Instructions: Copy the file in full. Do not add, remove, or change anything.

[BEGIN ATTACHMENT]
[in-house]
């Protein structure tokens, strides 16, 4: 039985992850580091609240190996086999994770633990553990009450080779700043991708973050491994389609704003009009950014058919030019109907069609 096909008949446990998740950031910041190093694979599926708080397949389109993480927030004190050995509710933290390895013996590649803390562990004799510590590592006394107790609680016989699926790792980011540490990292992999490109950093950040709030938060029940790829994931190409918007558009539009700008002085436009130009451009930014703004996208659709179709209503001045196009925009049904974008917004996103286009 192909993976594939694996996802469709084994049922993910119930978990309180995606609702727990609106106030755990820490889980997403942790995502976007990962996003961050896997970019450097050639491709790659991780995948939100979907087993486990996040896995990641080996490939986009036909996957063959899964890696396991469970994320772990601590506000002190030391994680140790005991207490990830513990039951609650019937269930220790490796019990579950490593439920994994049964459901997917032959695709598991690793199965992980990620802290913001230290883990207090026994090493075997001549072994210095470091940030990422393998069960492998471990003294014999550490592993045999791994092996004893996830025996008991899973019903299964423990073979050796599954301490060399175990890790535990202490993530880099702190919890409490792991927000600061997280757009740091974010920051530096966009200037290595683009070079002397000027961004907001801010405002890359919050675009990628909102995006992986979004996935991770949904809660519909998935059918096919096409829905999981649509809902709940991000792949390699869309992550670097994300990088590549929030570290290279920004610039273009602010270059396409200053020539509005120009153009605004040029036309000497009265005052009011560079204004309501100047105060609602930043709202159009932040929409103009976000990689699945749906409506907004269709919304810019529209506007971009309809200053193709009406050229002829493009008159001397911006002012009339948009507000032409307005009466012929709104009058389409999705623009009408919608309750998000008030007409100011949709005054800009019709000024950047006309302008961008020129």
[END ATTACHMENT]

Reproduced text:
[in-house]
């Protein structure tokens, strides 16, 4: 039985992850580091609240190996086999994770633990553990009450080779700043991708973050491994389609704003009009950014058919030019109907069609 096909008949446990998740950031910041190093694979599926708080397949389109993480927030004190050995509710933290390895013996590649803390562990004799510590590592006394107790609680016989699926790792980011540490990292992999490109950093950040709030938060029940790829994931190409918007558009539009700008002085436009130009451009930014703004996208659709179709209503001045196009925009049904974008917004996103286009 192909993976594939694996996802469709084994049922993910119930978990309180995606609702727990609106106030755990820490889980997403942790995502976007990962996003961050896997970019450097050639491709790659991780995948939100979907087993486990996040896995990641080996490939986009036909996957063959899964890696396991469970994320772990601590506000002190030391994680140790005991207490990830513990039951609650019937269930220790490796019990579950490593439920994994049964459901997917032959695709598991690793199965992980990620802290913001230290883990207090026994090493075997001549072994210095470091940030990422393998069960492998471990003294014999550490592993045999791994092996004893996830025996008991899973019903299964423990073979050796599954301490060399175990890790535990202490993530880099702190919890409490792991927000600061997280757009740091974010920051530096966009200037290595683009070079002397000027961004907001801010405002890359919050675009990628909102995006992986979004996935991770949904809660519909998935059918096919096409829905999981649509809902709940991000792949390699869309992550670097994300990088590549929030570290290279920004610039273009602010270059396409200053020539509005120009153009605004040029036309000497009265005052009011560079204004309501100047105060609602930043709202159009932040929409103009976000990689699945749906409506907004269709919304810019529209506007971009309809200053193709009406050229002829493009008159001397911006002012009339948009507000032409307005009466012929709104009058389409999705623009009408919608309750998000008030007409100011949709005054800009019709000024950047006309302008961008020129």